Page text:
Potash and Phosphate Q4 Outlook

- September 21st, 2011

Despite debt burdens and weak macroeconomics that threaten to derail the global economic recovery; the potash and phosphate markets are positioned to post a strong fourth quarter.

By Leia Toovey- Exclusive to Potash Investing News

Despite debt burdens and weak macroeconomics threaten to derail the global economic recovery, the potash and phosphate markets are positioned to post a strong fourth quarter. The prices that producers have charged for both crop nutrients have rallied aggressively so far this year, with the biggest gains made in the third quarter, when producers were able to ink supply contracts with their largest customers, including: India, China, and Brazil.

Earlier this year, India and Canpotex engaged in a lengthy tug-o-war for prices. Eventually, India was willing to fork out the cash to purchase potash, despite earlier threats to take a “potash holiday.” In August, Canpotex, agreed to supply Indian customers potash at an average $500 per tonne for the last quarter of 2011. The deal extends into the first 3 months of 2012; however, prices will go up by $30 per tonne in the New Year. In the first week of September, PhosChem, Potash Corp (NYSE:POT) and Mosaic’s (NYSE:MOS) phosphate marketing arm, increased phosphate prices for the next 6 months by $65 per tonne.

The fertilizers are being supported by a robust grains market, with low inventories and high prices providing plenty of incentive for farmers to boost their yields, and the best way to increase agriculture output is to fertilize. Potash is currently selling for around $520-$550 per tonne, and for the fourth quarter, prices will likely see an increase in the range of $30-$50 per tonne, depending on the contract. Purchasers will shell out around $680 per tonne (including freight) for phosphate to be delivered in the fourth-quarter 2011.

Prices for both phosphate and potash on the spot-market should benefit from the same fundamentals buoying the contract markets. Inventories of both phosphate and potash are at record lows, and with farmers rushing to settle long-term contracts, the amount of material left on the spot-market is slim. Earlier this year, fertilizer market analysts warned that phosphate inventories were so tight that there may be delays for farmers trying to purchase phosphate on the spot market. Both Canpotex and BPC have already stated that farmers have already committed to purchases through the fourth quarter. There is even a rumour that farmers are already looking into locking down supplies for the spring 2012 planting season.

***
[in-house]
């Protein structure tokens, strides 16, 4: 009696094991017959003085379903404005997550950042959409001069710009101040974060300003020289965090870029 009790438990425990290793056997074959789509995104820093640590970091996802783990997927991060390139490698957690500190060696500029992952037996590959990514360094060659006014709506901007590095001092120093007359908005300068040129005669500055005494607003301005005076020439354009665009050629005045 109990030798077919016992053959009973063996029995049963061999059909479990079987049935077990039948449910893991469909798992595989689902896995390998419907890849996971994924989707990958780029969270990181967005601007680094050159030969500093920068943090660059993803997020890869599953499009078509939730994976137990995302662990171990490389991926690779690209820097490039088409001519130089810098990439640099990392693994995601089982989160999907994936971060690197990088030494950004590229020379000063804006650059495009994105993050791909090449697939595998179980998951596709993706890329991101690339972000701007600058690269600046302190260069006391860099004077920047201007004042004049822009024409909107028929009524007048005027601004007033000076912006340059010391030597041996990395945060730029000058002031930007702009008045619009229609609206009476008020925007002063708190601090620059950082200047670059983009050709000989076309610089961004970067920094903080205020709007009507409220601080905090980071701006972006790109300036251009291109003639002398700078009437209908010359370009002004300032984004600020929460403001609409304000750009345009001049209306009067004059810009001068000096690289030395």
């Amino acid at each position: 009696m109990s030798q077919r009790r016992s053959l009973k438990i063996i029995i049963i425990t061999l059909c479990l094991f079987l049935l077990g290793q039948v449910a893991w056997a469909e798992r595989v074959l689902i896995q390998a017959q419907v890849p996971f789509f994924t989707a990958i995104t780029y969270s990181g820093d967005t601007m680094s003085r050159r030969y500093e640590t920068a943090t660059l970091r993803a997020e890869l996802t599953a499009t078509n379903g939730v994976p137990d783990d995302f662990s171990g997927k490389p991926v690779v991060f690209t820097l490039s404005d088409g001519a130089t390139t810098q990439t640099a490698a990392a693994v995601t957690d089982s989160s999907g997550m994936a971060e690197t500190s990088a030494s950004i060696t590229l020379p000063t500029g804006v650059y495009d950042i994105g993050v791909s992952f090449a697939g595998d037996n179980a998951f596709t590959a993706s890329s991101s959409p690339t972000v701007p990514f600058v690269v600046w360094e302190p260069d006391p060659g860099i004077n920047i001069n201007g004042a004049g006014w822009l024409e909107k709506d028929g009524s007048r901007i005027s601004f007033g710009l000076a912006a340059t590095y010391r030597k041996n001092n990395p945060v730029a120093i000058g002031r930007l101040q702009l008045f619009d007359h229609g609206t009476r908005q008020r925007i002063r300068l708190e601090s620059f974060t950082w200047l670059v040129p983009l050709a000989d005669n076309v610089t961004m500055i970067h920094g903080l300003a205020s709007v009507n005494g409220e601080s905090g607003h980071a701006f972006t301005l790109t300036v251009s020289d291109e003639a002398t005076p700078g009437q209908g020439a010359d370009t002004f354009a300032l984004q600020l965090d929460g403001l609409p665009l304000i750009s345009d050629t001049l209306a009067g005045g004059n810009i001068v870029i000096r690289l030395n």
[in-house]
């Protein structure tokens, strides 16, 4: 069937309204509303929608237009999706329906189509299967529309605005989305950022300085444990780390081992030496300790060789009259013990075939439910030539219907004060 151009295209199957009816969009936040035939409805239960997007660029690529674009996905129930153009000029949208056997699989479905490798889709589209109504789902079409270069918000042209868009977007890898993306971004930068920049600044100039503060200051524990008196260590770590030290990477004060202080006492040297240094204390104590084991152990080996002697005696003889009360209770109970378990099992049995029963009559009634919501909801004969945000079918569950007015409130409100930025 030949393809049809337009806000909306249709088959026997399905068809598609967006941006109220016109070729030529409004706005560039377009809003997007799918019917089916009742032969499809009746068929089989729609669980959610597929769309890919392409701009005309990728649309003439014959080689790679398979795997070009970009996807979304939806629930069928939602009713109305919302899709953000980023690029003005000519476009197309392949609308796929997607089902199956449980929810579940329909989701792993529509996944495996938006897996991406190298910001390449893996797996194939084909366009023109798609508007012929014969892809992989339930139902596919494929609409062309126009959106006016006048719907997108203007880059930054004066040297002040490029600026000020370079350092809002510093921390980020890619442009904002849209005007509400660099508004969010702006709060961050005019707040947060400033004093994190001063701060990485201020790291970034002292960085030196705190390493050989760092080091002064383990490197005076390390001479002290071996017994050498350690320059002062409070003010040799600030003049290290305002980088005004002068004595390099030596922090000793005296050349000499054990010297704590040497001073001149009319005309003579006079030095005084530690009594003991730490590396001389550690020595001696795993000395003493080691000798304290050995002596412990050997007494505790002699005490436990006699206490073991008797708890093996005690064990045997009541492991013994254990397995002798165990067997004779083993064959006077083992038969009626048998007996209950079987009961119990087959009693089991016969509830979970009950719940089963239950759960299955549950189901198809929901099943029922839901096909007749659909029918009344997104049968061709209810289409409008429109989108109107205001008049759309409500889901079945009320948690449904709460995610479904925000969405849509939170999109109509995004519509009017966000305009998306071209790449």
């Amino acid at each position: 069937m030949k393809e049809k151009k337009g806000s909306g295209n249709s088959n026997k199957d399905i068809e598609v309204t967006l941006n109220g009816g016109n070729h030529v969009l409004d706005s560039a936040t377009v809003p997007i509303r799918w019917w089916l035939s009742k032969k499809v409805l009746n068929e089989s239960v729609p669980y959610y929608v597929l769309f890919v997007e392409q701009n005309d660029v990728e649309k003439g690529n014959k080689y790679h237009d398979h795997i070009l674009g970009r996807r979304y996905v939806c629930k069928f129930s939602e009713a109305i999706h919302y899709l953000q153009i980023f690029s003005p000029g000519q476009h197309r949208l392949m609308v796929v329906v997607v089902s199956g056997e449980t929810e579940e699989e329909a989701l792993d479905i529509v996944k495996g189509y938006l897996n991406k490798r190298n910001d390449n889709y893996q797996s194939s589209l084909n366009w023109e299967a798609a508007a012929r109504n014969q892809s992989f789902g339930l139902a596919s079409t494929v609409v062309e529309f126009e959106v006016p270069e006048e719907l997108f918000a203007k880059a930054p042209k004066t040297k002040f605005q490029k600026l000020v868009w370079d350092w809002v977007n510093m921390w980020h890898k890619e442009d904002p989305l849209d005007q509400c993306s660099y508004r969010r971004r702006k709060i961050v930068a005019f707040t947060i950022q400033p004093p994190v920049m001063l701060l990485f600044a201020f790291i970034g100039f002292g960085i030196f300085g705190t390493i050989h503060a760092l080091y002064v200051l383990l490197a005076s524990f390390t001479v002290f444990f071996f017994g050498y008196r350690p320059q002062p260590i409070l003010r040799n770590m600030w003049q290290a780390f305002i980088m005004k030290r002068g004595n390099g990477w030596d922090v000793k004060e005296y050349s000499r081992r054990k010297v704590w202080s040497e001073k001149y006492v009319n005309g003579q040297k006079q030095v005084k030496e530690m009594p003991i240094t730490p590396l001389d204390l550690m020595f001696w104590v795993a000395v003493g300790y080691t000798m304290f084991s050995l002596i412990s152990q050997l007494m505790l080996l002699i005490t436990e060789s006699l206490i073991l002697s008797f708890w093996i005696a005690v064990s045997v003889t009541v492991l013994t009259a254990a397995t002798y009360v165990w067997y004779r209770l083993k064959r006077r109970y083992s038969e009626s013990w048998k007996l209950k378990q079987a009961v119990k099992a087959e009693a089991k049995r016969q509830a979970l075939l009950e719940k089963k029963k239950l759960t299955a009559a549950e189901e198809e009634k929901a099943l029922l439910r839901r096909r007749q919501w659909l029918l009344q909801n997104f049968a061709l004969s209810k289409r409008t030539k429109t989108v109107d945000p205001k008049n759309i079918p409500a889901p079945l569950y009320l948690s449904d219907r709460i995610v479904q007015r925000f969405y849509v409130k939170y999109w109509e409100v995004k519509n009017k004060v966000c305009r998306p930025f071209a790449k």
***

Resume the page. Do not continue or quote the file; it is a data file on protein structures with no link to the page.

While it is fairly certain what potash prices for the fourth quarter will be, thanks to the fact that majority of potash contracts are settled well in advance, it is hard to determine, with the same amount of precision, how spot prices will react in the fourth quarter. That being said, global potash shipments are expected to climb to 58 million tonnes in 2011, similar to the previous peak in 2007. The rapid rebound in potash demand before production was able to ramp-up is the main reason behind the bull run in fertilizer prices so far in 2011. Low inventories have granted potash and phosphate producers plenty of reason to hike prices so far in 2011, and purchasers have been bearing these increases. There is no reason why this pattern should change in fourth-quarter, even though the global economic picture remains bleak, this does not appear to be impacting the agricultural sector.

Market participants should prepare for a very volatile spot market in the fourth quarter, due to stockpiles of various grains remaining at record lows. The primary obstacle faced by the grains market is that weather is a key factor in predicting supply.  Now, with the markets needing “perfect yields” of grains, for a few seasons, before stockpiles will be able to build back up, any sign of bad weather can potentially send grain prices higher. Alternatively, perfect weather could cause a steep price correction. Fertilizers will mirror this pattern, as a great deal of the sentiment behind potash and phosphate relates to its use as a means to increase grain output.


Securities Disclosure: I, Leia Toovey, have equity interests in Potash Corp of Saskatchewan. 

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